The Church of St. Donatus (Croatian: Crkva sv. Donata) is a church located in Zadar, Croatia. Its name refers to Donatus of Zadar, who began construction on this church in the 9th century and ended it on the northeastern part of the Roman forum.[2]

Church of Saint Donatus
Crkva svetog Donata
Church of St Donatus, Zadar
LocationZadar, Croatia
Country Croatia
DenominationRoman Catholic
Former name(s)Church of the Holy Trinity
Founded9th century
Founder(s)Donatus of Zadar

Originally named Church of the Holy Trinity,[3] in the 15th century it was re-dedicated to St Donatus.[4] The church is the largest Pre-Romanesque building in Croatia. It is also an example of the centralised type of the Carolingian period in Europe.[citation needed]



The beginning of the building of the church was placed to the second half of the 8th century, and it is supposed to have been completed in the 9th century. The Zadar bishop and diplomat Donatus of Zadar (8th and 9th centuries) is credited with the building of the church. He led the representations of the Dalmatian cities to Constantinople and Charles the Great, which is why this church bears slight resemblance to Charlemagne's court chapels, especially the one in Aachen (now Aachen Cathedral),[5] and also to the Basilica of San Vitale in Ravenna.[6] It belongs to the Pre-Romanesque architectural period.

The circular church, formerly domed, is 27 m high and is characterised by simplicity and technical primitivism. It has three radially situated apses and an ambulatory around the central area, surmounted by circular gallery. The circular shape is typical of the early medieval age in Dalmatia.[1] It was built on the Roman forum, and materials from buildings in the latter were used in its construction.[7] Among the fragments which are built into the foundations it is still possible to distinguish the remains of a sacrificial altar on which is written IVNONI AVGUSTE IIOVI AVGUSTO.[5]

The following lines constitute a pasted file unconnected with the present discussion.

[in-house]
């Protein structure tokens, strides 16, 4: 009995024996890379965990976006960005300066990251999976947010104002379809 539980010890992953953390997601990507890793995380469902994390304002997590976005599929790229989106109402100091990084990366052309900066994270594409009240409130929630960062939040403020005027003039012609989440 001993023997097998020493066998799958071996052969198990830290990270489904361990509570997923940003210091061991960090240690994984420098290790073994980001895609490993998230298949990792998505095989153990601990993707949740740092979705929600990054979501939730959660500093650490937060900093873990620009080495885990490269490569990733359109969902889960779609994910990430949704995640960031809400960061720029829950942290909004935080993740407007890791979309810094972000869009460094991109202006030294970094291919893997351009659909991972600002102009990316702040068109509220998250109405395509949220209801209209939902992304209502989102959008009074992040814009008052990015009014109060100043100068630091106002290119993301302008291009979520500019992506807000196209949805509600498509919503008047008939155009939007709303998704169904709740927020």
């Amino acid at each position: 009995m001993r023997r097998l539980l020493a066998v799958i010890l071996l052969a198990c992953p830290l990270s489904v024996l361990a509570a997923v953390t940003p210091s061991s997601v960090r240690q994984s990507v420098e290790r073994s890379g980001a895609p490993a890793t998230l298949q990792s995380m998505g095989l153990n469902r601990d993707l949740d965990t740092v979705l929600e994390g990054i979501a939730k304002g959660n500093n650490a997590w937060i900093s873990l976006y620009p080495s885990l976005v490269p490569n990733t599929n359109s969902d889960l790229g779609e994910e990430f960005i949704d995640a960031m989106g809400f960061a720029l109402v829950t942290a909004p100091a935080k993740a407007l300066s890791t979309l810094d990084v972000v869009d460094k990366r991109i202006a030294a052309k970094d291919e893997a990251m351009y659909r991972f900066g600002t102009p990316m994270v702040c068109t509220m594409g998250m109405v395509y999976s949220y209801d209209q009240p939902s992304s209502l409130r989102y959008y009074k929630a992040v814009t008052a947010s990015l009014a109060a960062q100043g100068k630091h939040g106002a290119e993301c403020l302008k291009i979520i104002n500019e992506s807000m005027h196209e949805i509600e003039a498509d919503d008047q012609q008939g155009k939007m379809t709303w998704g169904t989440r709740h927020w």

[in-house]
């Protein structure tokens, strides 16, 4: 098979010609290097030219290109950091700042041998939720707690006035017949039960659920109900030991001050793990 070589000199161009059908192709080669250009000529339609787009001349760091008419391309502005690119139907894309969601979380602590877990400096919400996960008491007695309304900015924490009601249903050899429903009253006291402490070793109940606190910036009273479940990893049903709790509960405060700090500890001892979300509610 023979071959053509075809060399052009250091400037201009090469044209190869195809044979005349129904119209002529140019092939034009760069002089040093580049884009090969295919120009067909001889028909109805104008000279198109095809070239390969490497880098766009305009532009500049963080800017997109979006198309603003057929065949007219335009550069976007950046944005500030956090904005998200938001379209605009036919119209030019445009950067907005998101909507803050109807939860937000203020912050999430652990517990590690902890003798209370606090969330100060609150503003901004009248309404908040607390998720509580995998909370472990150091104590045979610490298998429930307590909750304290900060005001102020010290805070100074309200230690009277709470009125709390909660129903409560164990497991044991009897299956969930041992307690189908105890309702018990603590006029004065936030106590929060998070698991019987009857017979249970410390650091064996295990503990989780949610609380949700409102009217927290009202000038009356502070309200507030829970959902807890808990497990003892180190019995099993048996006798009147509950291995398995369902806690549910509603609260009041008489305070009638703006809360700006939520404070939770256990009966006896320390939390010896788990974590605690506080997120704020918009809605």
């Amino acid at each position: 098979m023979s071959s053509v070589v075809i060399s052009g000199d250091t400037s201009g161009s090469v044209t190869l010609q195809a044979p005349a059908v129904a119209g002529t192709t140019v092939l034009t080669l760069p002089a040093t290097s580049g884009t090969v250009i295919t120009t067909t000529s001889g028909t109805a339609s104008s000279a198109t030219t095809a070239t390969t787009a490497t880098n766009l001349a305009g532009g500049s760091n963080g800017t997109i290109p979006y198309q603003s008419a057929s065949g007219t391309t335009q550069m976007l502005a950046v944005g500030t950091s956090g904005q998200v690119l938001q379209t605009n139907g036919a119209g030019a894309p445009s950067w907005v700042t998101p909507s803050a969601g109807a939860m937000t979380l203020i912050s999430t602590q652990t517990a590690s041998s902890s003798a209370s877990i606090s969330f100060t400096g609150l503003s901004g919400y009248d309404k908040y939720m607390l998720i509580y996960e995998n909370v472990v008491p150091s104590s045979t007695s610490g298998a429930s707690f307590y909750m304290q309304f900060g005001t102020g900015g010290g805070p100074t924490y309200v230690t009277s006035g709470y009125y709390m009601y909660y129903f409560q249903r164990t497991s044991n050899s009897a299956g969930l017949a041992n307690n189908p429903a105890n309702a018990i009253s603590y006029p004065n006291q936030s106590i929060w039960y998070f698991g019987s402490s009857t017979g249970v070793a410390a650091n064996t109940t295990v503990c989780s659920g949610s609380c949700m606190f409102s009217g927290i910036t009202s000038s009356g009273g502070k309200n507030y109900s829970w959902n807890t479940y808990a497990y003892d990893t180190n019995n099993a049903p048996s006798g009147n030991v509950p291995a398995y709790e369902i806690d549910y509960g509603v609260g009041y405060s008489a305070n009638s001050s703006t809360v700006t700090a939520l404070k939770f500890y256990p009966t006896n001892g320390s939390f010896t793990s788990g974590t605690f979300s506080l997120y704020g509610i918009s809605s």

The use of the church has varied during its lifetime; during the rule of the Republic of Venice it was a warehouse, as well as during the French occupation and under the Austrians. After the city was annexed to Yugoslavia, it served as an archaeological museum for a short period of time. The building is currently used as the concert venue for the annual International Festival of Medieval Renaissance Music (Musical Evenings in St Donatus) because of its acoustics.[8]


See also



  1. ^ a b - Church of Saint Donat
  2. ^ (in Croatian) Arheološki Muzej Zadar - Sveti Donat
  3. ^ Essential Zadar Archived 2007-12-22 at the Wayback Machine,; accessed 31 July 2018.
  4. ^ (in Croatian) Crkva sv. Donat Archived 2012-03-27 at the Wayback Machine,; accessed 31 July 2018.(in Croatian)
  5. ^ a b Radovinovič, Radovan (1998). The Croatian Adriatic. Zagreb: Naklada Naprijed. p. 164. ISBN 953-178-097-8.
  6. ^ Raos, Ivan (1969). Adriatic tourist guide. Zagreb: Spektar. p. 80. OCLC 112865.
  7. ^ Cvitanic, Marilyn (2010). Culture and Customs of Croatia (Culture and Customs of Europe). Greenwood; 1st ed. p. 200. ISBN 978-0-313-35117-4.
  8. ^ Official site of the Donat musical evenings,; accessed 31 July 2018.


  • Jadranka Damjanov, Likovna umjetnost 1, Školska knjiga, Zagreb, 1971; ISBN 953-0-20109-5
  • Radovan Ivančević, Treso r Artistique de la Croatie, Jugoslovenska revija, Motovun, 1986.
  • Antun Karaman, Opća povijest umjetnosti, Školska knjiga, Zagreb, 2004; ISBN 953-0-21319-0

Further reading


44°6′56.96″N 15°13′28.11″E / 44.1158222°N 15.2244750°E / 44.1158222; 15.2244750